Lost without direction: Arsenal’s institutional failings have left them bereft of a vision

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Mikel Arteta cut a forlorn figure on the touchline at the Etihad following Arsenal’s 5-0 thumping to Manchester City last weekend. It is their worst start to a league campaign in fifty-five years and is the first time in the club’s history that they have lost their opening three games without scoring a goal.

Their start to the season has highlighted their clear lack of a vision. Despite spending the most money in the Premier League on transfers this summer, their team hasn’t been improved.

Signings such as Ben White for £50 million, goalkeeper Aaron Ramsdale for nearly £30 million and Martin Ødegaard for £31 million are all players with some kind of potential, but planning for the long-term is redundant if the current squad is lacklustre. 

If this transfer window does indeed signal the long-term plan, it’s going to require a lot of patience. The young players which have been brought in, along with the likes of Bukayo Saka and Emile Smith Rowe who are already at the club, are going to need time to develop into top players. 

Compounded with a seriously misguided transfer policy since Arsene Wenger’s departure, Arsenal seem like a club completely lost without a sense of direction

The crux of the issue is that the club has failed to develop their youngsters in recent years. Youngsters such as Alex Iwobi, Joe Willock, Ainsley Maitland-Niles and Eddie Nketiah were all dubbed as stars for the future in North London, but their careers at the club failed to materialise. The club is going to struggle to implement their vision for youth development if they have constantly failed to develop in the past. 

Compounded with a seriously misguided transfer policy since Arsene Wenger’s departure, Arsenal seem like a club completely lost without a sense of direction.

Granit Xhaka’s sending off at the weekend encapsulated the lack of composure and discipline running through the heart of the club. At one point he was being sold to Roma, then when that fell through he was given a brand new contract and handed the captain’s armband for the opening two games of the season. 

The Xhaka saga follows other ill-advised contract negotiations in the past. Mesut Özil was made the highest-paid player in Arsenal history in 2018, before being frozen out of the Premier League squad last season and eventually moving on to Fenerbahçe. Pierre-Emerick Aubameyang was given a big-money three-year contract at the age of 31 and Willian was signed from Chelsea, also on a three-year contract and also at the age of 31.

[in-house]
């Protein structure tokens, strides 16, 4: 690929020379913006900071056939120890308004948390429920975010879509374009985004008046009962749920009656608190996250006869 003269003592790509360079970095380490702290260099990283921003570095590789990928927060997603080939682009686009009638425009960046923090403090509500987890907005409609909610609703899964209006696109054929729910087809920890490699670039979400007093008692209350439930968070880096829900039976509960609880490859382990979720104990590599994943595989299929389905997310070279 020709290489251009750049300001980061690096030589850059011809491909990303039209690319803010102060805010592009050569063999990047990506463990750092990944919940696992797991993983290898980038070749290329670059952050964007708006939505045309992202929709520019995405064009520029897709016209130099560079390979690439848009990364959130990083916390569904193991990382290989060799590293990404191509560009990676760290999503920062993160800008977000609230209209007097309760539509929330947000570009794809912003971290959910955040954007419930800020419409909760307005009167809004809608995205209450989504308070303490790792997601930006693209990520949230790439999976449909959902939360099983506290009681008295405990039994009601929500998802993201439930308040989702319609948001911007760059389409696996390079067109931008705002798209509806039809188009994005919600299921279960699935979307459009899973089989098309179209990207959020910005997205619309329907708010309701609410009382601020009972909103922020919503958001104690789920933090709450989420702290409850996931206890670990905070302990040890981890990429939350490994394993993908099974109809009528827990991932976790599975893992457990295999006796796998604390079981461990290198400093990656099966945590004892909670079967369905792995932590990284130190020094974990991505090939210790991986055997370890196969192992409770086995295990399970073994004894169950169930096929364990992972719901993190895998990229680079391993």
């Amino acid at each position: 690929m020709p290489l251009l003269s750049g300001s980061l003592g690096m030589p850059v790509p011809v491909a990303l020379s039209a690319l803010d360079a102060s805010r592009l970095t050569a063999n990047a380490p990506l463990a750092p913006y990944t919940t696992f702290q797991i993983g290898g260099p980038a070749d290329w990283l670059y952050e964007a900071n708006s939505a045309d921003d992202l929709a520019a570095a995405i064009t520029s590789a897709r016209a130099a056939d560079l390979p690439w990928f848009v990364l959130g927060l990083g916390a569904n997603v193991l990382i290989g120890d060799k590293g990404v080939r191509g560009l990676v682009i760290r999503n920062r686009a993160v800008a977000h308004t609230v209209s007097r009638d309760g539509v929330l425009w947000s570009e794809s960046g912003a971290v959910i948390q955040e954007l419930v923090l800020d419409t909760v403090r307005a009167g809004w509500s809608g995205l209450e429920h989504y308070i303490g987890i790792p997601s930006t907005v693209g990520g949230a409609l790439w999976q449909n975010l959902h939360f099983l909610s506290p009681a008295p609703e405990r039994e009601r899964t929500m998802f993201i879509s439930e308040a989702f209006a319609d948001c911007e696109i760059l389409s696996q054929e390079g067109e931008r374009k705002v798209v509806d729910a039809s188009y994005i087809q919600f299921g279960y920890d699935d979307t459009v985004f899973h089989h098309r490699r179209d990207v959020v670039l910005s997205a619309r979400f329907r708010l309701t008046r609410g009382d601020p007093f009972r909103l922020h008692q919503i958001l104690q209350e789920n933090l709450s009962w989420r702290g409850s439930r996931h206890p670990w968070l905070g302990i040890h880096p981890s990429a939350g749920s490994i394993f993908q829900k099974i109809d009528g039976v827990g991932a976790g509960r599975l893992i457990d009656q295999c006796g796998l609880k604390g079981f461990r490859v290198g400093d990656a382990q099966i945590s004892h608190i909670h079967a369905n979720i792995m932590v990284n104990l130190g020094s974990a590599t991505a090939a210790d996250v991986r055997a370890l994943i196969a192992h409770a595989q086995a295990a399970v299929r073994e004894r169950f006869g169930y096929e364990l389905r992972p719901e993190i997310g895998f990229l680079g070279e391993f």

They have been left so far behind the leading pack in the Premier League that just a top-half finish this season would probably be a fair result.

Players have been rewarded for failure at Arsenal with lucrative and long contracts. Hopefully, their forays into the transfer window this summer represent a shift in philosophy, but there is no natural spine to their team. They have been left so far behind the leading pack in the Premier League that just a top-half finish this season would probably be a fair result. 

The issues at the club run deeper than just losing their opening games. There has been vocal criticism of owner Stan Kroenke for quite some time. Despite murmurs of the club being bought by either Qatari investors or Spotify founder Daniel Ek, Kroenke’s spending this summer suggests he is here to stay. 

Years of institutional failure at Arsenal have left them in such a mess that it is going to take years to rectify the problems. 

It is inevitable that Mikel Arteta is going to come under serious pressure this season. He has been left with a squad that is incapable of competing for European football. The worry is that moving the manager on will not make any difference. It cannot change the dysfunctional and reactionary decision-making which has come from those at the top of the club. Years of institutional failure at Arsenal have left them in such a mess that it is going to take years to rectify the problems. 

Arsenal is in the midst of a crisis of identity. Their next game, a clash against 19th placed Norwich, seems to be a gargantuan game for them: a must-win. Whatever the result, however, they are in for an extremely challenging season. A lot of patience and composure is needed by all involved with the club, but when there is a complete absence of a plan or vision, the task becomes a lot more difficult. 

Image: Lloyd Morgan via Flickr

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